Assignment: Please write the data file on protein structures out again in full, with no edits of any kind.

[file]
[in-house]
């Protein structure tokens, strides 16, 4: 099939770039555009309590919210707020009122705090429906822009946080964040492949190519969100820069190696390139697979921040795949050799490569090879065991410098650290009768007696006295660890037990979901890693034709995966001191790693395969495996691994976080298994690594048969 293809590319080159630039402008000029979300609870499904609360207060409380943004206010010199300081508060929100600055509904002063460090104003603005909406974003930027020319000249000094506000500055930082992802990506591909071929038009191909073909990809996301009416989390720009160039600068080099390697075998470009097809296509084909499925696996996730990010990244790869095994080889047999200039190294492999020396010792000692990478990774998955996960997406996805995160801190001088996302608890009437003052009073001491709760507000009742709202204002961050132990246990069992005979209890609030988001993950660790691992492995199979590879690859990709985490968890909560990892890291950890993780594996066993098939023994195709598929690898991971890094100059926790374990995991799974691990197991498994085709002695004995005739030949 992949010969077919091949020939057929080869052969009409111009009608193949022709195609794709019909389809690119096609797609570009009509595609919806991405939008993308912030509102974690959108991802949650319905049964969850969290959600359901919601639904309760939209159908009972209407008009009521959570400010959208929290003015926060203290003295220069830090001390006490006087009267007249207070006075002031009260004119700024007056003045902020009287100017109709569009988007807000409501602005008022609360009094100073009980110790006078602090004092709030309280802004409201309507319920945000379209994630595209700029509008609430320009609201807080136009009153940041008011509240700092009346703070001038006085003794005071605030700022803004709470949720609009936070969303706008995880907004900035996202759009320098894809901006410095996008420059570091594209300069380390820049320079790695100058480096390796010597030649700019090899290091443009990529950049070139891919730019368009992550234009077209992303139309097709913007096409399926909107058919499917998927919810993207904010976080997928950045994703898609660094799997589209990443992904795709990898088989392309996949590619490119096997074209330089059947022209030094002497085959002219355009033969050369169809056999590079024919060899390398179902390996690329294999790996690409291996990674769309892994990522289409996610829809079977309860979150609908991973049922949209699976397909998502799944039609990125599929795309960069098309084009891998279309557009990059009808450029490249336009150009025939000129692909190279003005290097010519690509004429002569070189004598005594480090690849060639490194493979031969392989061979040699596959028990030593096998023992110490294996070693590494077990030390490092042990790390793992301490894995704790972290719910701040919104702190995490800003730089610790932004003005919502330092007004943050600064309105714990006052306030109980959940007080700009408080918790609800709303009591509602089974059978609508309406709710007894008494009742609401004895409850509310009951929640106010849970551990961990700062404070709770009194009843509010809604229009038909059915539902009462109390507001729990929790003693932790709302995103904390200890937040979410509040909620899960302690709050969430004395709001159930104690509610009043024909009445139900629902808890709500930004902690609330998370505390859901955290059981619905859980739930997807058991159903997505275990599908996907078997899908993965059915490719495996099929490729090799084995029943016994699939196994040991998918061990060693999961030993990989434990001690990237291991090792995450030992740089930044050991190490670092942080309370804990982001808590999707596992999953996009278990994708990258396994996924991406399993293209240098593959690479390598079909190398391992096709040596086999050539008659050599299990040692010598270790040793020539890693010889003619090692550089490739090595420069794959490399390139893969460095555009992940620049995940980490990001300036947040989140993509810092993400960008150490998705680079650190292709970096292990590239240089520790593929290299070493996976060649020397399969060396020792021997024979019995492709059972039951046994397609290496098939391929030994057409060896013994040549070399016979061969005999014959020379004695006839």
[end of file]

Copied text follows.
[in-house]
């Protein structure tokens, strides 16, 4: 099939770039555009309590919210707020009122705090429906822009946080964040492949190519969100820069190696390139697979921040795949050799490569090879065991410098650290009768007696006295660890037990979901890693034709995966001191790693395969495996691994976080298994690594048969 293809590319080159630039402008000029979300609870499904609360207060409380943004206010010199300081508060929100600055509904002063460090104003603005909406974003930027020319000249000094506000500055930082992802990506591909071929038009191909073909990809996301009416989390720009160039600068080099390697075998470009097809296509084909499925696996996730990010990244790869095994080889047999200039190294492999020396010792000692990478990774998955996960997406996805995160801190001088996302608890009437003052009073001491709760507000009742709202204002961050132990246990069992005979209890609030988001993950660790691992492995199979590879690859990709985490968890909560990892890291950890993780594996066993098939023994195709598929690898991971890094100059926790374990995991799974691990197991498994085709002695004995005739030949 992949010969077919091949020939057929080869052969009409111009009608193949022709195609794709019909389809690119096609797609570009009509595609919806991405939008993308912030509102974690959108991802949650319905049964969850969290959600359901919601639904309760939209159908009972209407008009009521959570400010959208929290003015926060203290003295220069830090001390006490006087009267007249207070006075002031009260004119700024007056003045902020009287100017109709569009988007807000409501602005008022609360009094100073009980110790006078602090004092709030309280802004409201309507319920945000379209994630595209700029509008609430320009609201807080136009009153940041008011509240700092009346703070001038006085003794005071605030700022803004709470949720609009936070969303706008995880907004900035996202759009320098894809901006410095996008420059570091594209300069380390820049320079790695100058480096390796010597030649700019090899290091443009990529950049070139891919730019368009992550234009077209992303139309097709913007096409399926909107058919499917998927919810993207904010976080997928950045994703898609660094799997589209990443992904795709990898088989392309996949590619490119096997074209330089059947022209030094002497085959002219355009033969050369169809056999590079024919060899390398179902390996690329294999790996690409291996990674769309892994990522289409996610829809079977309860979150609908991973049922949209699976397909998502799944039609990125599929795309960069098309084009891998279309557009990059009808450029490249336009150009025939000129692909190279003005290097010519690509004429002569070189004598005594480090690849060639490194493979031969392989061979040699596959028990030593096998023992110490294996070693590494077990030390490092042990790390793992301490894995704790972290719910701040919104702190995490800003730089610790932004003005919502330092007004943050600064309105714990006052306030109980959940007080700009408080918790609800709303009591509602089974059978609508309406709710007894008494009742609401004895409850509310009951929640106010849970551990961990700062404070709770009194009843509010809604229009038909059915539902009462109390507001729990929790003693932790709302995103904390200890937040979410509040909620899960302690709050969430004395709001159930104690509610009043024909009445139900629902808890709500930004902690609330998370505390859901955290059981619905859980739930997807058991159903997505275990599908996907078997899908993965059915490719495996099929490729090799084995029943016994699939196994040991998918061990060693999961030993990989434990001690990237291991090792995450030992740089930044050991190490670092942080309370804990982001808590999707596992999953996009278990994708990258396994996924991406399993293209240098593959690479390598079909190398391992096709040596086999050539008659050599299990040692010598270790040793020539890693010889003619090692550089490739090595420069794959490399390139893969460095555009992940620049995940980490990001300036947040989140993509810092993400960008150490998705680079650190292709970096292990590239240089520790593929290299070493996976060649020397399969060396020792021997024979019995492709059972039951046994397609290496098939391929030994057409060896013994040549070399016979061969005999014959020379004695006839």